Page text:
Thursday, April 24, 2014
Brendan Farrington and Jay Reeves / The Associated Press
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Passengers from the disabled Carnival Triumph cruise ship arrive by bus at the Hilton Riverside Hotel in New Orleans on Friday.
Veronica Arriaga, of Angleton, Texas, a passenger from the disabled Carnival Triumph cruise ship, holds a sign referring to the red biohazard bags used as toilets, as she arrives at the Hilton Riverside Hotel in New Orleans on Friday.
"I'm feeling awesome just to see land and buildings," said Ferguson, who was in a white robe given to her aboard to weather the cold nights. "The scariest part was just not knowing when we'd get back."
As the ship pulled up, some aboard shouted, "Hello, Mobile!" Some danced in celebration on one of the balconies. "Happy V-Day" read one of the homemade signs made for the Valentine's Day arrival and another, more starkly: "The ship's afloat, so is the sewage."
A few dozen relatives on the top floor of the parking deck of the terminal were waving lights at the ship as it carefully made its way alongside. Those about were screaming, whistling and taking pictures.
Hundreds gawked from dockside at the arrival at the Alabama cruise terminal in Mobile, the state's only seaport, as the Triumph docked.
Taxis were lined up waiting for people, and motorists on Interstate 10 stopped to watch the exodus of passengers from the cruise ship.
Some still aboard chanted, "Let me off, let me off!"
It took six grueling hours navigating the 30-odd-mile ship channel to dock, guided by at least four towboats. Nearly 900 feet in length, it was the largest cruise ship ever to dock at Mobile.
In texts and flitting cellphone calls, the ship's passengers described miserable conditions while at sea.
Buses left the terminal over several hours. Up to 100 had been reserved to carry passengers either on a seven-hour ride to the Texas cities of Galveston or Houston or a two-hour trip to New Orleans.
Galveston is the home port of the ill-fated ship, which lost power in an engine-room fire Sunday some 150 miles off Mexico's Yucatan peninsula. It was the end of a cruise that wasn't anything like what a brochure might describe.
Carnival CEO Gerry Cahill apologized at a news conference and later on the public address system as people were disembarking.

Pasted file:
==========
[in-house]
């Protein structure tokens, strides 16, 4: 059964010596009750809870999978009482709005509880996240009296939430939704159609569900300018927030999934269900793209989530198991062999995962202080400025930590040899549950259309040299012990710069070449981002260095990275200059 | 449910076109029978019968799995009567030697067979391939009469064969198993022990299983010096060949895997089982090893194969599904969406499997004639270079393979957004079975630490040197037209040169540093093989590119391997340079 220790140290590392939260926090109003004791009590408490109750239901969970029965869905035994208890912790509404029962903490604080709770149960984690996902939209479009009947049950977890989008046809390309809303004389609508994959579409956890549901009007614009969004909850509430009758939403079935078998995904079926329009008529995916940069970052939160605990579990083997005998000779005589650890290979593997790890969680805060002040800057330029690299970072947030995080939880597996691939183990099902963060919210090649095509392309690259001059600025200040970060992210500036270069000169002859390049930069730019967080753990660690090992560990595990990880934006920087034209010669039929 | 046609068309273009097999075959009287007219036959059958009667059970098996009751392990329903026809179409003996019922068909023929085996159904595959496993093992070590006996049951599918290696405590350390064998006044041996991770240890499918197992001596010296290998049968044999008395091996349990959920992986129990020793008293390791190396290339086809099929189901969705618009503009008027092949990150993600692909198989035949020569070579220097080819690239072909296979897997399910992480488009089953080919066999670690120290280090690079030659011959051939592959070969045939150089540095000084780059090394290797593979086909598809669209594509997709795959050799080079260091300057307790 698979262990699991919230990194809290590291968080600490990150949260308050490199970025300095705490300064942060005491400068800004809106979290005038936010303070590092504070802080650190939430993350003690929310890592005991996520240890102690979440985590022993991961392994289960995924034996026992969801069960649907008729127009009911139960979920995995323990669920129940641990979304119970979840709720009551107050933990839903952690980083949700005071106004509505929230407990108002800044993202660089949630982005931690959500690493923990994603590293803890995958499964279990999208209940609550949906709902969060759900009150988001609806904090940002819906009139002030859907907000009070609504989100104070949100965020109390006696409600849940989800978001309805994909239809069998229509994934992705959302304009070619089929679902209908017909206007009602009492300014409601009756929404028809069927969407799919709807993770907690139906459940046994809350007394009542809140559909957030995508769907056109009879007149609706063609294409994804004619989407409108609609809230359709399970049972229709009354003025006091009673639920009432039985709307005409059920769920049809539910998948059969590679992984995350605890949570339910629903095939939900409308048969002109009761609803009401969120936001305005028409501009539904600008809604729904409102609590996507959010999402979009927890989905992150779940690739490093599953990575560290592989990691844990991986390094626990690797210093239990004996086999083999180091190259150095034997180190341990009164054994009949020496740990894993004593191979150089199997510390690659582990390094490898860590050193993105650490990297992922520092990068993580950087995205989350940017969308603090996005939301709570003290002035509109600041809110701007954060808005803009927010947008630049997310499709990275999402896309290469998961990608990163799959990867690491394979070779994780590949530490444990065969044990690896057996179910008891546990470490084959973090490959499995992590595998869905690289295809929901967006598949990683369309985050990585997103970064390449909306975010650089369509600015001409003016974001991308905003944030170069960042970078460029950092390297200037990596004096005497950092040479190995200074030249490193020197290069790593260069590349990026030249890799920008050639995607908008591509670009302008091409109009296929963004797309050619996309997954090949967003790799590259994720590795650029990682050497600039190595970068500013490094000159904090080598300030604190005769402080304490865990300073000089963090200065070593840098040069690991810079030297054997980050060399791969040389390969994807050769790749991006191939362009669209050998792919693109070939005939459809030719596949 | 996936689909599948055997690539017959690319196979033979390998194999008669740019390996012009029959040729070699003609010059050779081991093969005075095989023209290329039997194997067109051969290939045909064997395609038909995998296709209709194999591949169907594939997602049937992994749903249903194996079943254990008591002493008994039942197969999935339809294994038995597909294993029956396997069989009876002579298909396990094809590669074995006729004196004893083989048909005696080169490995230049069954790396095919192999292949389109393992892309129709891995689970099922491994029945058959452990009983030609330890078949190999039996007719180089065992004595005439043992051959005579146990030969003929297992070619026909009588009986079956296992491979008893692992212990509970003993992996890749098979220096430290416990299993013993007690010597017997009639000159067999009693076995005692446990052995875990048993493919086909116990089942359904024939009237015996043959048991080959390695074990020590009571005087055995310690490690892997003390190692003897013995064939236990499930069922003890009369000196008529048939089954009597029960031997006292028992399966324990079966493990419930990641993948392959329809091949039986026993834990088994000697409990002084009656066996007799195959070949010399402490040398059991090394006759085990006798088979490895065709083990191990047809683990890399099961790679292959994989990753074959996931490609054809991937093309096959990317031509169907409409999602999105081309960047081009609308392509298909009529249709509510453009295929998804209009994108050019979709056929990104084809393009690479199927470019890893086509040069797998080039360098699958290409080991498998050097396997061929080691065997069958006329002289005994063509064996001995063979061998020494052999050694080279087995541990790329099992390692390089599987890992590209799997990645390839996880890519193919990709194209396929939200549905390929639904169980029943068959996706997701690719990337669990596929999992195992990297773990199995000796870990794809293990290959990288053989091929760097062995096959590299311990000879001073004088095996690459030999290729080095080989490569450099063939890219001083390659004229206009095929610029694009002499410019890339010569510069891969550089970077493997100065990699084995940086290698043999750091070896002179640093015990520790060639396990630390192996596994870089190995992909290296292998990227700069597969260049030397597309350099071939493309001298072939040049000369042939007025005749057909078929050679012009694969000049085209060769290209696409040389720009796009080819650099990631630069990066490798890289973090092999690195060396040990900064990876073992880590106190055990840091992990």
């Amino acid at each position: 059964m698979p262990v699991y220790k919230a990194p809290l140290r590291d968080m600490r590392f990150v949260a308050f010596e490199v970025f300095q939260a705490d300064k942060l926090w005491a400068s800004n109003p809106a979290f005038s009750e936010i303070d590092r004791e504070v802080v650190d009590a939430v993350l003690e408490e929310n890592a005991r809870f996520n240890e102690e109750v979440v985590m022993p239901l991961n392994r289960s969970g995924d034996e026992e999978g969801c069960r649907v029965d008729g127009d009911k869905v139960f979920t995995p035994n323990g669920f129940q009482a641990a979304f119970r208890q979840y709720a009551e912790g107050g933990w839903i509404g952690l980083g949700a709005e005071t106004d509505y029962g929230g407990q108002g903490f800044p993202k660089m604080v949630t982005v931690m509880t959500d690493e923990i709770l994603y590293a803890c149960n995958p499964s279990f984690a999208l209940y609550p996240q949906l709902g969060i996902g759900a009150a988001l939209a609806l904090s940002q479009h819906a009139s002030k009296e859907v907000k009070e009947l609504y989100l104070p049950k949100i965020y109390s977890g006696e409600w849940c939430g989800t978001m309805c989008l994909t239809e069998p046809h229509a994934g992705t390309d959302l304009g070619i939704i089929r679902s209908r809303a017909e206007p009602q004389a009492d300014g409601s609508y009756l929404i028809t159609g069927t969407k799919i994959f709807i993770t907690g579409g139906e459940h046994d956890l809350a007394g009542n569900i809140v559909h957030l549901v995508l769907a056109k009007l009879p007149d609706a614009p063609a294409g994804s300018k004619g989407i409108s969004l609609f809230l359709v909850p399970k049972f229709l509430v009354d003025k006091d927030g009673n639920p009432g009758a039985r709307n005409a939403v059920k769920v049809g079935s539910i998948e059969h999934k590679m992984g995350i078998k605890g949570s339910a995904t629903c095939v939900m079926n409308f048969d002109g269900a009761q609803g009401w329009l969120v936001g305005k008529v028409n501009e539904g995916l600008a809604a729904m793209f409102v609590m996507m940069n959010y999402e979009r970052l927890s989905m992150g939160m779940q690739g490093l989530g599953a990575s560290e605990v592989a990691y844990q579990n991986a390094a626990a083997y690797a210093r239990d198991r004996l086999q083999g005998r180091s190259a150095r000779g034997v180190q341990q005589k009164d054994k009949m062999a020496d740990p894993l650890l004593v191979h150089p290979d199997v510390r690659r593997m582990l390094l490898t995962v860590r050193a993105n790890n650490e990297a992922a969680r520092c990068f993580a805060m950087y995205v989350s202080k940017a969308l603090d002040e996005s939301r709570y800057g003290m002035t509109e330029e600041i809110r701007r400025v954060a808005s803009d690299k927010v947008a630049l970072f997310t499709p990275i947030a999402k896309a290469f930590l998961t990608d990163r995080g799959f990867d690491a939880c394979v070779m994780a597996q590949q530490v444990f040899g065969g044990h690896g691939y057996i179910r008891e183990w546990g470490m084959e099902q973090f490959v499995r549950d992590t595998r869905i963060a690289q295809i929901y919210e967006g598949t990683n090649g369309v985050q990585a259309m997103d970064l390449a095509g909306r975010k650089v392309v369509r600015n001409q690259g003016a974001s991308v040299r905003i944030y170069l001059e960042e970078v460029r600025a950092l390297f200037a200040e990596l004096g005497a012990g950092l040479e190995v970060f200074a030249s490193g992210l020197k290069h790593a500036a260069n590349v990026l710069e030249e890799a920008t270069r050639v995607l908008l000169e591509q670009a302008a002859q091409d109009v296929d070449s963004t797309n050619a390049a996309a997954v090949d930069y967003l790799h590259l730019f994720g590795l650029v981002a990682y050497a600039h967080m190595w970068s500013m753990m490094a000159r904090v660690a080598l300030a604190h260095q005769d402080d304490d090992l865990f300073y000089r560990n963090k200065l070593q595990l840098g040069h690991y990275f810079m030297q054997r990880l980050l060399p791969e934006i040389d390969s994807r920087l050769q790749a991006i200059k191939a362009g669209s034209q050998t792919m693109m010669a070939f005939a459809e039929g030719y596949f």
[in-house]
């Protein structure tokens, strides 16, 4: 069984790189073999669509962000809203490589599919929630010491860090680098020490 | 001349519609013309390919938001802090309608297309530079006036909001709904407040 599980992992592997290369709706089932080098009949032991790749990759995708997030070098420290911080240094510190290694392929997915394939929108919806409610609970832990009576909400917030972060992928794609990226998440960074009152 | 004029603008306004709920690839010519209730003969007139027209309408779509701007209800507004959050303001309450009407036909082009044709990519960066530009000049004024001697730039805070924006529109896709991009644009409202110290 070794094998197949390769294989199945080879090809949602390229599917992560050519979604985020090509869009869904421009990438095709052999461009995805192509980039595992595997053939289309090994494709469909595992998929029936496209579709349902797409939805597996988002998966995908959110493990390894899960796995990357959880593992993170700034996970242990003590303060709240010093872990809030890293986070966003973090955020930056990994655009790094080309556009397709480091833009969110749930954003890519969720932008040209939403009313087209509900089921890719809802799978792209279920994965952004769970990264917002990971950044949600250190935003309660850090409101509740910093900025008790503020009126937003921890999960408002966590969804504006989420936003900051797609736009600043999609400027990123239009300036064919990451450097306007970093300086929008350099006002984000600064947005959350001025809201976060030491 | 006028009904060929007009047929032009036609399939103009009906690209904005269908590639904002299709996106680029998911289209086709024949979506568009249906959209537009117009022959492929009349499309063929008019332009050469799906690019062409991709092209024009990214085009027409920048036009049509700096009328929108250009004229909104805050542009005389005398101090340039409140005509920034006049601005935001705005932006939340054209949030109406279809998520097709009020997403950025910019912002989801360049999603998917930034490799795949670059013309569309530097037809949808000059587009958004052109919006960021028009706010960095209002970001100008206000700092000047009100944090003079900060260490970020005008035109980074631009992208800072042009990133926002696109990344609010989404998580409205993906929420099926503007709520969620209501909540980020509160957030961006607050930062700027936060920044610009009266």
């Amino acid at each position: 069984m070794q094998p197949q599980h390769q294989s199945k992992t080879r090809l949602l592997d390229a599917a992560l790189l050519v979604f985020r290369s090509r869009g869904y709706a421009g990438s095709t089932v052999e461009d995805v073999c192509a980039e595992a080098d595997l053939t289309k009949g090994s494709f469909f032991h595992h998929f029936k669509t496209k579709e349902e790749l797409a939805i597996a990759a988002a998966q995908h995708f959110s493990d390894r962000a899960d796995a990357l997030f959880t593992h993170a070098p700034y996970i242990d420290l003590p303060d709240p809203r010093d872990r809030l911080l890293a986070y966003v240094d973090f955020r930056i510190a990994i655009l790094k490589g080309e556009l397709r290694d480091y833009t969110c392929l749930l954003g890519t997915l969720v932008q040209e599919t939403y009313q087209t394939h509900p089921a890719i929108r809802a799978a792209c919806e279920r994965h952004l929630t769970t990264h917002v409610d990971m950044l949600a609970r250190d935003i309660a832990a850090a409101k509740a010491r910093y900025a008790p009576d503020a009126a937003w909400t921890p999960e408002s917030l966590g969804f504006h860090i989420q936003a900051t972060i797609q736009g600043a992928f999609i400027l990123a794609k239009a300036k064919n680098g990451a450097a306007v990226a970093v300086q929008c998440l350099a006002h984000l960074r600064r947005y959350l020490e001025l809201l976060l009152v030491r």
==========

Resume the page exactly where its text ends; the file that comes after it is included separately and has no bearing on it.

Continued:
"I appreciate the patience of our guests and their ability to cope with the situation. And I'd like to reiterate the apology I made earlier. I know the conditions on board were very poor," he said. "We pride ourselves on providing our guests with a great vacation experience, and clearly we failed in this particular case."
Passenger Ferguson said crew members tried to make the situation bearable.
"They did their best to keep our spirits up," she said.
Joseph and Cecilia Alvarez of San Antonio said some passengers passed the time by forming a Bible study group.
"It was awesome," he said. "It lifted up our souls and gave us hope that we would get back."
While the passengers are headed home, Triumph will head to a Mobile shipyard for assessment.
Earlier Thursday — four days after the 893-foot ship was crippled in the middle of the Gulf of Mexico — the passengers and crew suffered another setback with towline issues that brought the vessel to a dead stop for about an hour just as it was getting close to port.
As the vessel drew within cellphone range Thursday, passengers vented their anger.
In a text message, Kalin Hill, of Houston, described deplorable conditions over the past few days.
"The lower floors had it the worst, the floors 'squish' when you walk and lots of the lower rooms have flooding from above floors," Hill wrote. "Half the bachelorette party was on two; the smell down there literally chokes you and hurts your eyes."
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Weary passengers from the disabled Carnival Triumph cruise ship arrive by bus at the Hilton Riverside Hotel in New Orleans on Friday.